Senate Republicans block bill mandating Supreme Court code of ethics

Sen. Lindsey Graham, a Republican from South Carolina, led the block of the "Supreme Court Ethics, Recusal and Transparency Act," which was introduced by Illinois's Democratic Sen. Dick Durbin.

Published: June 12, 2024 8:35pm

Senate Republicans blocked a bill on Wednesday that would force the United States Supreme Court to establish a code of conduct, and enforce it, after multiple ethics scandals plagued the high court over the past year.

The block comes after Senate Democrats on the Judiciary Committee demanded that Supreme Court Justice Samuel Alito recuse himself on cases related to former President Donald Trump and the January 6 riot on Capitol Hill. The request came after controversial pro-Trump flags were spotted outside two of Alito's homes. Alito has declined the calls to recuse himself.

Sen. Lindsey Graham, a Republican from South Carolina, led the block of the "Supreme Court Ethics, Recusal and Transparency Act," which was introduced by Illinois Democratic Sen. Dick Durbin. Durbin, who is the Senate Judiciary chairman, called for a vote by unanimous consent in order to pass the legislation.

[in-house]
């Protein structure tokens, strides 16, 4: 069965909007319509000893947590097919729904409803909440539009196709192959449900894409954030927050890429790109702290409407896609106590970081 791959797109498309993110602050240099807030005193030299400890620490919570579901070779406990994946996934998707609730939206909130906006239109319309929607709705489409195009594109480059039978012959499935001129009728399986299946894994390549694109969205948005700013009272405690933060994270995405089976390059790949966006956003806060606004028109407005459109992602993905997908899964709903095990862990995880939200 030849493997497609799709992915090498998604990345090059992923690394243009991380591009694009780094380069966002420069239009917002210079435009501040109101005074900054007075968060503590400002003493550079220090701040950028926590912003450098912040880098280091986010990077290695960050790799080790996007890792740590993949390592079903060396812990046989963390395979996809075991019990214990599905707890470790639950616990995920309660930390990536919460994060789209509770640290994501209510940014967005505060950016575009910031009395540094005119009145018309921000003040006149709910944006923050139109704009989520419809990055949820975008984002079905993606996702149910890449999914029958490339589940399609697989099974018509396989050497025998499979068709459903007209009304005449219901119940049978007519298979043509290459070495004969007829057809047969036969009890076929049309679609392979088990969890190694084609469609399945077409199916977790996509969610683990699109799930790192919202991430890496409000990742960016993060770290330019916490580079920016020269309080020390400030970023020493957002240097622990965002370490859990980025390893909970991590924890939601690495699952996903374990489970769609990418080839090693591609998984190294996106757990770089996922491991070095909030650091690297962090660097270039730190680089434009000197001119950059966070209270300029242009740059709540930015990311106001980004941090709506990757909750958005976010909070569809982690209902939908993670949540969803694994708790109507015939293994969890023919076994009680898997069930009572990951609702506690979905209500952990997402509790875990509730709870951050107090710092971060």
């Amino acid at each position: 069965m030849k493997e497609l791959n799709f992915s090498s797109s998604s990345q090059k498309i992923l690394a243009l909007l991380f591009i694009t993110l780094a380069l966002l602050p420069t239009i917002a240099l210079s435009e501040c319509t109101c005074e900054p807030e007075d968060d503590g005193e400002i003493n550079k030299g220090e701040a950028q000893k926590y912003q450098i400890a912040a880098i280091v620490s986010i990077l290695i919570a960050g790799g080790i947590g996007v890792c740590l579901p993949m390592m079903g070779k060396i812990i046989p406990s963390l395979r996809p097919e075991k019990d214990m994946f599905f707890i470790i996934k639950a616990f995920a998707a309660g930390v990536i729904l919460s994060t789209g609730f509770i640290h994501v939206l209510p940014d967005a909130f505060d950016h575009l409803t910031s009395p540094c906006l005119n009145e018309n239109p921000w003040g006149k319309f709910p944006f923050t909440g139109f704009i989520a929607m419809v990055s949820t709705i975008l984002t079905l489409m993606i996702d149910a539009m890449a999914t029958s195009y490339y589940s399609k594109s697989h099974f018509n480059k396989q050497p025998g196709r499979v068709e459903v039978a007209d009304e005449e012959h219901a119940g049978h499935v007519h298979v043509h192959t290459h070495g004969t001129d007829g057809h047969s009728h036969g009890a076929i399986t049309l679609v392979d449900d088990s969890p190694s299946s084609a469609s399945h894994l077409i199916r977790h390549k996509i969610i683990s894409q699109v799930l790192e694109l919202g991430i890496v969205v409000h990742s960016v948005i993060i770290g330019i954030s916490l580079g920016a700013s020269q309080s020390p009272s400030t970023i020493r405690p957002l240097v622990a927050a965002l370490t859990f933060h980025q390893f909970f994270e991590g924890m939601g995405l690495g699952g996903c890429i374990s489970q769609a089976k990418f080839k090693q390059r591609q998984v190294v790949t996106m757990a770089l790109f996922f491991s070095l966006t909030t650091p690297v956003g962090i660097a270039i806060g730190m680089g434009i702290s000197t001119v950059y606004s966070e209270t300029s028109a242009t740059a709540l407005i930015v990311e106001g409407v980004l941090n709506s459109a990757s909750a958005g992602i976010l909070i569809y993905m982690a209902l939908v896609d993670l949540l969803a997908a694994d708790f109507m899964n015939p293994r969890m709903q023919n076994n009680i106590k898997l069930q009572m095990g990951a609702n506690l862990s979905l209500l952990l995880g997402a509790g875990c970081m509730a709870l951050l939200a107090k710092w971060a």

"Let's be clear. This is not about improving the court. This is about undermining the court," Graham said in remarks on the Senate floor, per CBS News.

The bill comes after the Supreme Court adopted its own independent code of conduct last year, which Durbin criticized as "ineffective," given the recent scandals. 

“In November of last year the Supreme Court adopted an ineffective code of conduct for its justices but it did not enforce the ethics rule in any meaningful way and does not include a mechanism to address violations of the code,” Durbin said on the Senate floor. “The Supreme Court’s own code of conduct reiterates justices should disqualify themselves in cases where there is reasonable doubt about their impartiality.

"Despite serious questions about the impartiality of Justice Alito and Justice [Clarence] Thomas in numerous cases, they have refused to recuse themselves from these cases."

Sen. Sheldon Whitehouse, a Rhode Island Democrat who is also on the Senate Judiciary Committee, also defended the legislation, and rejected criticism that it undermined the judicial branch.

“Our bill does not make the Supreme Court subservient to Congress in any respect," Whitehouse said, according to The Hill. "The bill obliges the judicial branch of government to create its own ethics enforcement mechanism that will be run within the judicial branch of government by the judicial branch of government."

Misty Severi is an evening news reporter for Just the News. You can follow her on X for more coverage.

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